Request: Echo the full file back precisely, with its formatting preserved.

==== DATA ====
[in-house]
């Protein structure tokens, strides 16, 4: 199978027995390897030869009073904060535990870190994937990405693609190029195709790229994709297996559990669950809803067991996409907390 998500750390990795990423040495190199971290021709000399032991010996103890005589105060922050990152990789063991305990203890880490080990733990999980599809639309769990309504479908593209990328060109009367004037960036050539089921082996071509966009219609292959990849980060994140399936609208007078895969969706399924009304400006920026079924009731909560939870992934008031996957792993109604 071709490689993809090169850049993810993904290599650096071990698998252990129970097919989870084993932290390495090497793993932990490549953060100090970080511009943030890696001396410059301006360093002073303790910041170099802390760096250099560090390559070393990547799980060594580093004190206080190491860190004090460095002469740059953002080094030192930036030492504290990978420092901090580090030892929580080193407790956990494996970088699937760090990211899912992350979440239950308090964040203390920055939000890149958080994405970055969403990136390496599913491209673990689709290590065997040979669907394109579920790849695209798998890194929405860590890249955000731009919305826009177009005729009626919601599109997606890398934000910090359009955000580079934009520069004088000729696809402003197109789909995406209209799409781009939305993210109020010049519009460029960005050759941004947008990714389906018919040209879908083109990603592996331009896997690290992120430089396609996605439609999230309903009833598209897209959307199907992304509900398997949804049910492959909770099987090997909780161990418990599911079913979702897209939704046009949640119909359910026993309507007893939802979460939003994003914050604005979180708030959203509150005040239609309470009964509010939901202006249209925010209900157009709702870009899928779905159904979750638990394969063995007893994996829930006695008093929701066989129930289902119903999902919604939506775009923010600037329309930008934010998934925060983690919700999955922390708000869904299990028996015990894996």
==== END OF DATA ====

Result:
[in-house]
């Protein structure tokens, strides 16, 4: 199978027995390897030869009073904060535990870190994937990405693609190029195709790229994709297996559990669950809803067991996409907390 998500750390990795990423040495190199971290021709000399032991010996103890005589105060922050990152990789063991305990203890880490080990733990999980599809639309769990309504479908593209990328060109009367004037960036050539089921082996071509966009219609292959990849980060994140399936609208007078895969969706399924009304400006920026079924009731909560939870992934008031996957792993109604 071709490689993809090169850049993810993904290599650096071990698998252990129970097919989870084993932290390495090497793993932990490549953060100090970080511009943030890696001396410059301006360093002073303790910041170099802390760096250099560090390559070393990547799980060594580093004190206080190491860190004090460095002469740059953002080094030192930036030492504290990978420092901090580090030892929580080193407790956990494996970088699937760090990211899912992350979440239950308090964040203390920055939000890149958080994405970055969403990136390496599913491209673990689709290590065997040979669907394109579920790849695209798998890194929405860590890249955000731009919305826009177009005729009626919601599109997606890398934000910090359009955000580079934009520069004088000729696809402003197109789909995406209209799409781009939305993210109020010049519009460029960005050759941004947008990714389906018919040209879908083109990603592996331009896997690290992120430089396609996605439609999230309903009833598209897209959307199907992304509900398997949804049910492959909770099987090997909780161990418990599911079913979702897209939704046009949640119909359910026993309507007893939802979460939003994003914050604005979180708030959203509150005040239609309470009964509010939901202006249209925010209900157009709702870009899928779905159904979750638990394969063995007893994996829930006695008093929701066989129930289902119903999902919604939506775009923010600037329309930008934010998934925060983690919700999955922390708000869904299990028996015990894996």